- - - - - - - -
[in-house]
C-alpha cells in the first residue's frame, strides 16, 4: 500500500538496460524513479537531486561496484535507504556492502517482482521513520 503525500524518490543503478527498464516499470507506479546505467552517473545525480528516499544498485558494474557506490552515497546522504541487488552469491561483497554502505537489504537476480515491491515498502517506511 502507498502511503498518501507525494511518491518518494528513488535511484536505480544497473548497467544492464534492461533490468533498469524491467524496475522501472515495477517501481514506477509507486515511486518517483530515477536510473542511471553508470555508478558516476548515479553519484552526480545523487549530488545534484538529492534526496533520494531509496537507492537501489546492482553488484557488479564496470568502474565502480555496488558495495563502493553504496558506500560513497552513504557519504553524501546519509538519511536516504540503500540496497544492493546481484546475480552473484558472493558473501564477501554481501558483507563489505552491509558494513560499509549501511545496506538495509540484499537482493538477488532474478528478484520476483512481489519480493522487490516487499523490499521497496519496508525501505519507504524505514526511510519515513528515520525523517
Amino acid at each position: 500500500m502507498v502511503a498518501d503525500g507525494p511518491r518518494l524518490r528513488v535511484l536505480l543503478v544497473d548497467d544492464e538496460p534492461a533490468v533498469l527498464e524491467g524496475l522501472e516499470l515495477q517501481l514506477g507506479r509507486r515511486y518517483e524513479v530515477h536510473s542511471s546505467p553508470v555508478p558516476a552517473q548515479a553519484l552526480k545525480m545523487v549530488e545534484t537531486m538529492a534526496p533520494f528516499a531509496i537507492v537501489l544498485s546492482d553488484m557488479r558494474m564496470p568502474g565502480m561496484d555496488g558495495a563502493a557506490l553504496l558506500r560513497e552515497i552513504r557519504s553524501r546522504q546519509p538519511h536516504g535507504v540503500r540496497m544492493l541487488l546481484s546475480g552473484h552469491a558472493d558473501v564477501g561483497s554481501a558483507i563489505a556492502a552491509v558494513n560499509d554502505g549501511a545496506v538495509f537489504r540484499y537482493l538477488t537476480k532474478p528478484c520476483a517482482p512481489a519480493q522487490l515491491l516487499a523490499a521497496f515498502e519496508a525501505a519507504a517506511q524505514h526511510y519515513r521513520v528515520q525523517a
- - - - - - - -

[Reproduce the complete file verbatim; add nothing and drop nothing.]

[in-house]
C-alpha cells in the first residue's frame, strides 16, 4: 500500500538496460524513479537531486561496484535507504556492502517482482521513520 503525500524518490543503478527498464516499470507506479546505467552517473545525480528516499544498485558494474557506490552515497546522504541487488552469491561483497554502505537489504537476480515491491515498502517506511 502507498502511503498518501507525494511518491518518494528513488535511484536505480544497473548497467544492464534492461533490468533498469524491467524496475522501472515495477517501481514506477509507486515511486518517483530515477536510473542511471553508470555508478558516476548515479553519484552526480545523487549530488545534484538529492534526496533520494531509496537507492537501489546492482553488484557488479564496470568502474565502480555496488558495495563502493553504496558506500560513497552513504557519504553524501546519509538519511536516504540503500540496497544492493546481484546475480552473484558472493558473501564477501554481501558483507563489505552491509558494513560499509549501511545496506538495509540484499537482493538477488532474478528478484520476483512481489519480493522487490516487499523490499521497496519496508525501505519507504524505514526511510519515513528515520525523517
Amino acid at each position: 500500500m502507498v502511503a498518501d503525500g507525494p511518491r518518494l524518490r528513488v535511484l536505480l543503478v544497473d548497467d544492464e538496460p534492461a533490468v533498469l527498464e524491467g524496475l522501472e516499470l515495477q517501481l514506477g507506479r509507486r515511486y518517483e524513479v530515477h536510473s542511471s546505467p553508470v555508478p558516476a552517473q548515479a553519484l552526480k545525480m545523487v549530488e545534484t537531486m538529492a534526496p533520494f528516499a531509496i537507492v537501489l544498485s546492482d553488484m557488479r558494474m564496470p568502474g565502480m561496484d555496488g558495495a563502493a557506490l553504496l558506500r560513497e552515497i552513504r557519504s553524501r546522504q546519509p538519511h536516504g535507504v540503500r540496497m544492493l541487488l546481484s546475480g552473484h552469491a558472493d558473501v564477501g561483497s554481501a558483507i563489505a556492502a552491509v558494513n560499509d554502505g549501511a545496506v538495509f537489504r540484499y537482493l538477488t537476480k532474478p528478484c520476483a517482482p512481489a519480493q522487490l515491491l516487499a523490499a521497496f515498502e519496508a525501505a519507504a517506511q524505514h526511510y519515513r521513520v528515520q525523517a